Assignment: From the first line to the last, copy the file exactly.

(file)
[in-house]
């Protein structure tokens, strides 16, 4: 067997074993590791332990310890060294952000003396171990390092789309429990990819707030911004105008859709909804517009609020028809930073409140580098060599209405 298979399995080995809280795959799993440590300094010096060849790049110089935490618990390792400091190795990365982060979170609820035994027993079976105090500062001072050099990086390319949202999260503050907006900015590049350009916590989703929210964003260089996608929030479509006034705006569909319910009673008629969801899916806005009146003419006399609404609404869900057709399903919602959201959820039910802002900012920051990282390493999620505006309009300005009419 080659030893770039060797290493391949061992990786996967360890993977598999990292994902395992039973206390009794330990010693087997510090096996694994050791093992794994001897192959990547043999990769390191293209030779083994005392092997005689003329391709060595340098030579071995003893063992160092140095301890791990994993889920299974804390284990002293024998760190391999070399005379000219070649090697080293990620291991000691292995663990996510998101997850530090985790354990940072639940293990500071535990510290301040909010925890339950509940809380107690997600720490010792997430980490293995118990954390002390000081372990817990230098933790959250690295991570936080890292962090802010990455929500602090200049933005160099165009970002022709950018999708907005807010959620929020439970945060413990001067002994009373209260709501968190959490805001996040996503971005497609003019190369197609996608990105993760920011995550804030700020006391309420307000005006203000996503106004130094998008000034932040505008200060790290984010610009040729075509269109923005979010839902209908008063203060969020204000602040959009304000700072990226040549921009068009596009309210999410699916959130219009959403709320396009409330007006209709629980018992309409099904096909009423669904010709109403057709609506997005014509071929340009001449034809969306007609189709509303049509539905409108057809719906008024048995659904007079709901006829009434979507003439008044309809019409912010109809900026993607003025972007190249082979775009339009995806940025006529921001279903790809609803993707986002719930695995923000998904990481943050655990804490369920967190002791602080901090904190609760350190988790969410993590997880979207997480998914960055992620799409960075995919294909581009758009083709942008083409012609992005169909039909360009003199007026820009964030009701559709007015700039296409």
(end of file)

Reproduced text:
[in-house]
């Protein structure tokens, strides 16, 4: 067997074993590791332990310890060294952000003396171990390092789309429990990819707030911004105008859709909804517009609020028809930073409140580098060599209405 298979399995080995809280795959799993440590300094010096060849790049110089935490618990390792400091190795990365982060979170609820035994027993079976105090500062001072050099990086390319949202999260503050907006900015590049350009916590989703929210964003260089996608929030479509006034705006569909319910009673008629969801899916806005009146003419006399609404609404869900057709399903919602959201959820039910802002900012920051990282390493999620505006309009300005009419 080659030893770039060797290493391949061992990786996967360890993977598999990292994902395992039973206390009794330990010693087997510090096996694994050791093992794994001897192959990547043999990769390191293209030779083994005392092997005689003329391709060595340098030579071995003893063992160092140095301890791990994993889920299974804390284990002293024998760190391999070399005379000219070649090697080293990620291991000691292995663990996510998101997850530090985790354990940072639940293990500071535990510290301040909010925890339950509940809380107690997600720490010792997430980490293995118990954390002390000081372990817990230098933790959250690295991570936080890292962090802010990455929500602090200049933005160099165009970002022709950018999708907005807010959620929020439970945060413990001067002994009373209260709501968190959490805001996040996503971005497609003019190369197609996608990105993760920011995550804030700020006391309420307000005006203000996503106004130094998008000034932040505008200060790290984010610009040729075509269109923005979010839902209908008063203060969020204000602040959009304000700072990226040549921009068009596009309210999410699916959130219009959403709320396009409330007006209709629980018992309409099904096909009423669904010709109403057709609506997005014509071929340009001449034809969306007609189709509303049509539905409108057809719906008024048995659904007079709901006829009434979507003439008044309809019409912010109809900026993607003025972007190249082979775009339009995806940025006529921001279903790809609803993707986002719930695995923000998904990481943050655990804490369920967190002791602080901090904190609760350190988790969410993590997880979207997480998914960055992620799409960075995919294909581009758009083709942008083409012609992005169909039909360009003199007026820009964030009701559709007015700039296409």